a word on the recent non-event...

When the U.S. congress was considering banning acid, a senate panel took testimony from people like Timothy Leary and Allan Ginsberg. They also interviewed Arthur Kleps. Kleps, of course, was the founder of the Neo-American Boo-Hoo Church. The chief hymn in the church was Row Row Row your boat, and the chief sacrament was LSD. Anyway, in contrast to the load of malarky that we have been treated to on Iraq, and the jabbering of a Democratic leadership that has given new life to the word Dupe and Traitor (insofar as new life can arise from malfunctioning automatons), Kleps gave the Senate something worth hearing. When questioned about the scientific soundness of the claimn that LSD deepened one spiritually, he said:

Listening to the testimony before your subcommittee on Monday, I was, of course, struck by Dr. Goddard's characterization of what we call consciousness expansion as 'bunk,' and I would like to reply to the reasons he gave for making such a judgment when Senator Dodd questioned him further.

"Dr. Goddard said that consciousness expansion did not occur with LSD because the results of objective tests of intelligence and so on given during the session showed negative results; a drop in performance. His argument contains the unspoken assumption that consciousness expansion is necessarily associated with a rise of measured IQ during the psychedelic session. I do not know of any psychedelic person who would agree that that is the case.

"If I were to give you an IQ test and during the administration one of the walls of the room opened up giving you a vision of the blazing glories of the central galactic suns, and at the same time your childhood began to unreel before your inner eye like a three-dimensional color movie, you would not do well on the intelligence test.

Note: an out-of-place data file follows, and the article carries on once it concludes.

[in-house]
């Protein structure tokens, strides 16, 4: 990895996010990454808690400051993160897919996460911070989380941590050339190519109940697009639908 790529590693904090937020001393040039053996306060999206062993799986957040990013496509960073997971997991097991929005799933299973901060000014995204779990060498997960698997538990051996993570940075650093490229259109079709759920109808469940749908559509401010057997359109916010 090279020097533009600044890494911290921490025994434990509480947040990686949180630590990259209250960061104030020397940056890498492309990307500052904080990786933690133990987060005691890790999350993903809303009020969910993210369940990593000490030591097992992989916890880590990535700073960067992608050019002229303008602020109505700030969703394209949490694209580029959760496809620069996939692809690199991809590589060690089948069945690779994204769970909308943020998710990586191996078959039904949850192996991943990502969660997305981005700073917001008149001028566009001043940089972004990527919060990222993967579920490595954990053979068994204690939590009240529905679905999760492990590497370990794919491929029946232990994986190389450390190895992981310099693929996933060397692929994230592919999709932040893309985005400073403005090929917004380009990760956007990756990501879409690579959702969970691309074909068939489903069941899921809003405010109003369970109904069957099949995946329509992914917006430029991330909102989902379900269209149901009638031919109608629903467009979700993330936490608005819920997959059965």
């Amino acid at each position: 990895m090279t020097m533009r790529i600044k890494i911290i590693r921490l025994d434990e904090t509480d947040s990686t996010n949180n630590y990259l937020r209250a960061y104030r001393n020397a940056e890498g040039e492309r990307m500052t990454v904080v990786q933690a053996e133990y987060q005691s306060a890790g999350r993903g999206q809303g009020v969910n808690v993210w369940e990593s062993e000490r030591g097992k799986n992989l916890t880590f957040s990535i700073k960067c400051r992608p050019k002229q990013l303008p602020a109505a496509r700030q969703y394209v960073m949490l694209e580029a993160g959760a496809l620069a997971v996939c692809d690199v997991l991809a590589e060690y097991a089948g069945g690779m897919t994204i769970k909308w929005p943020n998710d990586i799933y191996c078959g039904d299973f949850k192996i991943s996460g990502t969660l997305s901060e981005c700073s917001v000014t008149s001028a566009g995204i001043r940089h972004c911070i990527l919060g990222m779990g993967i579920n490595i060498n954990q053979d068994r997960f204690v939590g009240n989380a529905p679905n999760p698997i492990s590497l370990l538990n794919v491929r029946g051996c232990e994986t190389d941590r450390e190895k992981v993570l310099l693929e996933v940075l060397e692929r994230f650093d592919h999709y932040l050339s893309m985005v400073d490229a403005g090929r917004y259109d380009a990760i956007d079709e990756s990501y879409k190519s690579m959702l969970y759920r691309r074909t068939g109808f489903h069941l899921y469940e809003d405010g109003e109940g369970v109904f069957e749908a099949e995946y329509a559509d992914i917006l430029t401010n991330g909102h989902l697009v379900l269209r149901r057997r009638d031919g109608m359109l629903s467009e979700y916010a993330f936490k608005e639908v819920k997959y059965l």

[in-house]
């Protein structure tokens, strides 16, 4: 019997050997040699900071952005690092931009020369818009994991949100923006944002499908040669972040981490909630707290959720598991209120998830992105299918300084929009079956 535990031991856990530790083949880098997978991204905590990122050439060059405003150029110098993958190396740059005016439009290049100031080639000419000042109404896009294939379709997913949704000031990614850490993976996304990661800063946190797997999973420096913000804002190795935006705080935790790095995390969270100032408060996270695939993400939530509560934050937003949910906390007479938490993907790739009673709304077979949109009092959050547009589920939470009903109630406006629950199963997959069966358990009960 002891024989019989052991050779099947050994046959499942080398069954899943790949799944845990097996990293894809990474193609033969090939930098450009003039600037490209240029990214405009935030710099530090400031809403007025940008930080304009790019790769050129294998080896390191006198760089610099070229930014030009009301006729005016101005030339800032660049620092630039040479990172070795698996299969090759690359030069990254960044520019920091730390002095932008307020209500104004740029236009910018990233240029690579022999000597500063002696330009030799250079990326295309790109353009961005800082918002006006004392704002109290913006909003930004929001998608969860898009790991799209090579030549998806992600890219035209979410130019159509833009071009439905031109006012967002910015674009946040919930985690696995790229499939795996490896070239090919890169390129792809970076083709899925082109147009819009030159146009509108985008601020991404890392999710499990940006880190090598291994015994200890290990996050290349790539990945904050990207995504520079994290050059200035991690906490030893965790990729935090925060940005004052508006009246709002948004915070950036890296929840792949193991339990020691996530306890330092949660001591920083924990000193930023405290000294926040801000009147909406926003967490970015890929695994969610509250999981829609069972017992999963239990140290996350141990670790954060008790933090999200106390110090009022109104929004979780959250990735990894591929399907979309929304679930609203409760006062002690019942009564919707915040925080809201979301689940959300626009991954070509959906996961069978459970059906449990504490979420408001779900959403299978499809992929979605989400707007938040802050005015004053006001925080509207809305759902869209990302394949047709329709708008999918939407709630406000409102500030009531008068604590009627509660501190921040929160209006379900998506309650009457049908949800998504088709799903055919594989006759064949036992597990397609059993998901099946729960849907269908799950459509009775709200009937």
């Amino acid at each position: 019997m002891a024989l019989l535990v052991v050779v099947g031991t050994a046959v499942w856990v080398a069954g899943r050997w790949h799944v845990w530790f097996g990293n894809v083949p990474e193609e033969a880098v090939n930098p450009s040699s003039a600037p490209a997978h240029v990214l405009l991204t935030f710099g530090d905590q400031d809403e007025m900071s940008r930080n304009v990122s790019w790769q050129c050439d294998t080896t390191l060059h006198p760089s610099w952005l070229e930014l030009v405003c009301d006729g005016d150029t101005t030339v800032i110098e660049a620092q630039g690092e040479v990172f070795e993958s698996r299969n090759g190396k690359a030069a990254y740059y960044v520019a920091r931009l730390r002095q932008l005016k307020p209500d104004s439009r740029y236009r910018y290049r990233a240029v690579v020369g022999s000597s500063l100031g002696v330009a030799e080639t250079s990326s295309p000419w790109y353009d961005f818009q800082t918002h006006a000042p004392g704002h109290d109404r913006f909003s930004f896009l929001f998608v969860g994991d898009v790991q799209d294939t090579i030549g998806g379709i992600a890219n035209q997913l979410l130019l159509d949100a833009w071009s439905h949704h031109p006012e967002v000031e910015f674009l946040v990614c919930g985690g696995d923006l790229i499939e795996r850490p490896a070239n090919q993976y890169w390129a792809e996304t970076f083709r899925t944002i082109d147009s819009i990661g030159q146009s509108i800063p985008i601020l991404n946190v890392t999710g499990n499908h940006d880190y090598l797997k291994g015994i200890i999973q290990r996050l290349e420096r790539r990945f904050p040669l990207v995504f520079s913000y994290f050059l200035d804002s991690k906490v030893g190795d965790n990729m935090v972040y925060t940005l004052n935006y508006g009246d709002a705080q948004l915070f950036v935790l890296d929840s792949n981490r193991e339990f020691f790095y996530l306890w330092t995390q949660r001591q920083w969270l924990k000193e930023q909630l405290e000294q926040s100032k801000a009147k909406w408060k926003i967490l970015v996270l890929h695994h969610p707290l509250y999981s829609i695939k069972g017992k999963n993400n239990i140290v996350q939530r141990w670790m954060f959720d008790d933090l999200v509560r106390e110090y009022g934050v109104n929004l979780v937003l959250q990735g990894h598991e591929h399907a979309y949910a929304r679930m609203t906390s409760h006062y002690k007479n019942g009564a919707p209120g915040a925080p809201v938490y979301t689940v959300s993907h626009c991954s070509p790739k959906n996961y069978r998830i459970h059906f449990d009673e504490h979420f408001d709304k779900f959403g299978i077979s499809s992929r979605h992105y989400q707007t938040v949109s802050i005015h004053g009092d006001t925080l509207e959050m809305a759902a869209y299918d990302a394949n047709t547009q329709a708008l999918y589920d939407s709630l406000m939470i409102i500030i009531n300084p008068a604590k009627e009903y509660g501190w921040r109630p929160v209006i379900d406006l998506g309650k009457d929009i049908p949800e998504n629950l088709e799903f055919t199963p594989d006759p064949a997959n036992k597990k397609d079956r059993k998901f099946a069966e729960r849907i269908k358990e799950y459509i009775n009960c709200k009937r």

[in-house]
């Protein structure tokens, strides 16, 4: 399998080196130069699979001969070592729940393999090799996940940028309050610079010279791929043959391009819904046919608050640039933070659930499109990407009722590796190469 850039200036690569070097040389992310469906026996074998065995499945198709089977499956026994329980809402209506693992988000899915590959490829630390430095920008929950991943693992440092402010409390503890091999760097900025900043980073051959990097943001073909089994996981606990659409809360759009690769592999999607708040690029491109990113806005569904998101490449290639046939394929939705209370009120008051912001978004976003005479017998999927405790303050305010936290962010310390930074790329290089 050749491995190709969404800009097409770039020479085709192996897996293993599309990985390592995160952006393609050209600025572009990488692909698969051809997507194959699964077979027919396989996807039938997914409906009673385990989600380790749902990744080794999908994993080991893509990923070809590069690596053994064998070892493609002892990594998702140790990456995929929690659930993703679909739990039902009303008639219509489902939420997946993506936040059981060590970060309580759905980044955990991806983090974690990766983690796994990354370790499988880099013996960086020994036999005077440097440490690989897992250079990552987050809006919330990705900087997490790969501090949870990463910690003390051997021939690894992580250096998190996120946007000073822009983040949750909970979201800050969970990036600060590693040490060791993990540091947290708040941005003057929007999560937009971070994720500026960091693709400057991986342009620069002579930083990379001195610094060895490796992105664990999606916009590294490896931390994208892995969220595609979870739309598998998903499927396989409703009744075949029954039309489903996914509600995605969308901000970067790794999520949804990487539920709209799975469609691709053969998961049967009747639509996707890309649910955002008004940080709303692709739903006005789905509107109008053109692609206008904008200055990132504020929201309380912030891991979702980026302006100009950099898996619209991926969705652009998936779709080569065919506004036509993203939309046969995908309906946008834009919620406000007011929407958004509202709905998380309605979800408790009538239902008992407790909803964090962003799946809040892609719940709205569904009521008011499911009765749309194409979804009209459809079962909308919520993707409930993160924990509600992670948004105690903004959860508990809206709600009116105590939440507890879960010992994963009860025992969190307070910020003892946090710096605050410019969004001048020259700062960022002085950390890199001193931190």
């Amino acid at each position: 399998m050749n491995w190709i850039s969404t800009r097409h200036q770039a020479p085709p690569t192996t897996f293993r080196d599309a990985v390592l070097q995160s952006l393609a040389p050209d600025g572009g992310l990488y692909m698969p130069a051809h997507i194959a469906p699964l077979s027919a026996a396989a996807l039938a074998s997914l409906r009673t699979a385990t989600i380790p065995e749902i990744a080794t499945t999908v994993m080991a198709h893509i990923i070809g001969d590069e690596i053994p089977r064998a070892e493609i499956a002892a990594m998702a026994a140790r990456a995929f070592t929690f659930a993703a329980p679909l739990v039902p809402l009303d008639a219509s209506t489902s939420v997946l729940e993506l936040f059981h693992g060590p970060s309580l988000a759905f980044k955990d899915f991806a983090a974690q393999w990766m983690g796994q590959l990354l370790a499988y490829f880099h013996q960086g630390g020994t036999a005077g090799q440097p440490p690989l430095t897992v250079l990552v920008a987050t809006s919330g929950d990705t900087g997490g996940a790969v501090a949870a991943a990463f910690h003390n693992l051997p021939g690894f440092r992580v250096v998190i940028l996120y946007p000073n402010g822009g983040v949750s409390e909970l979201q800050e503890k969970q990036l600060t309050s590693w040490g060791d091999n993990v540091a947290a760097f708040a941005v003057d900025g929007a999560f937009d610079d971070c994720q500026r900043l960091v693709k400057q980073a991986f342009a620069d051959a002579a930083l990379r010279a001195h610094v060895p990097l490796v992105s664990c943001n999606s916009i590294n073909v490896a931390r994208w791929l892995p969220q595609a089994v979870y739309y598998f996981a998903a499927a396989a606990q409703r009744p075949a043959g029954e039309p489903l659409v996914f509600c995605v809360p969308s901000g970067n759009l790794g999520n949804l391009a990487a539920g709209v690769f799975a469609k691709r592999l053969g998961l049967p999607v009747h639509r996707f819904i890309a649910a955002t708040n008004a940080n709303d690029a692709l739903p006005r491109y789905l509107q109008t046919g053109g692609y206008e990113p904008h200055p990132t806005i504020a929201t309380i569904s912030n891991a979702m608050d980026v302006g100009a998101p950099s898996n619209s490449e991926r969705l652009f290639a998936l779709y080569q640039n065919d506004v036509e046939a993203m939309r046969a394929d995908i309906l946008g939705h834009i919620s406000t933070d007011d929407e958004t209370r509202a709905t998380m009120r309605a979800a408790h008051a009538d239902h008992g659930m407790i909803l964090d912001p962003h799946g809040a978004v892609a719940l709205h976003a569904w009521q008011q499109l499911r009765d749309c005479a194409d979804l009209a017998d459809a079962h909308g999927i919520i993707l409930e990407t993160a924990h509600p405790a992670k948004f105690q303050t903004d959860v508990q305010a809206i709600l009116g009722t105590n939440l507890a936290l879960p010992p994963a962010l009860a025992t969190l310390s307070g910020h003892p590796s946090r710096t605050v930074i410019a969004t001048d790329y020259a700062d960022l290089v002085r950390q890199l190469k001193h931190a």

"LSD puts you in the mind of God, and God has little interest in our IQ tests. We might say that God has no IQ. God is not a verbal being as we are to such a large extent.

"Now this assumption that consciousness is somehow equated to, or is an aggregate of, those mental faculties which are measurable by objective tests is representative of an entire approach to the subject of psychedelics which is superficially plausible and yet is fundamentally erroneous. It is the only approach which finds favor in the eyes of those administering research grants. It is based on the assumption that if you cannot measure something, it does not exist. In psychology it is rooted in a kind of professional, if not personal, atheism. It produces the horror stories we read about in the field of animal vivisection experimentation resulting from a narrow-minded fixation on trivia, an almost trancelike inability to see the forest for the trees. It results in thousands of people each year earning advanced degrees because they have proved, in effect, that when you put 13 rats in one end of a box, lo and behold, 13 rats come out of the other end of the box in some combination or other.”

Unfortunately for the Boo-Hooists, the golden age in which American high hatters could put 13 rats in one end of a box and get 13 out of the other has long gone. Instead, they squat over the box, deliver a delirious load of their shit, and then assure everybody that, in God’s good time, we will see pure gold, oil, and the winds of liberty come out the other end. The twenty five percent of the self-lobotomized cheer. The newspapers report that the zombies like it, the serious people like it, and by God it tastes good and seems like progress. The oligarchs pat themselves on the back for having spent twenty five years destroying unions and having merged all other organizations into perfect little party pods, where they come out every four years to collect money for the election of a complete suite of ghouls. It is lovely. It is called democracy, or actually cacocracy, rule by the worst.

Row row row your boat…


coffeehound said…
It's little known that the Neo-American Boo Hoo Church, or what's left of it, resided in Austin as recently as 2002. A Google search turns up nothing now, but there used to be some stuff on the Web with an email address and a name.
Alan said…
The entire text of Kleps's magnum opus, Millbrook, is available online here.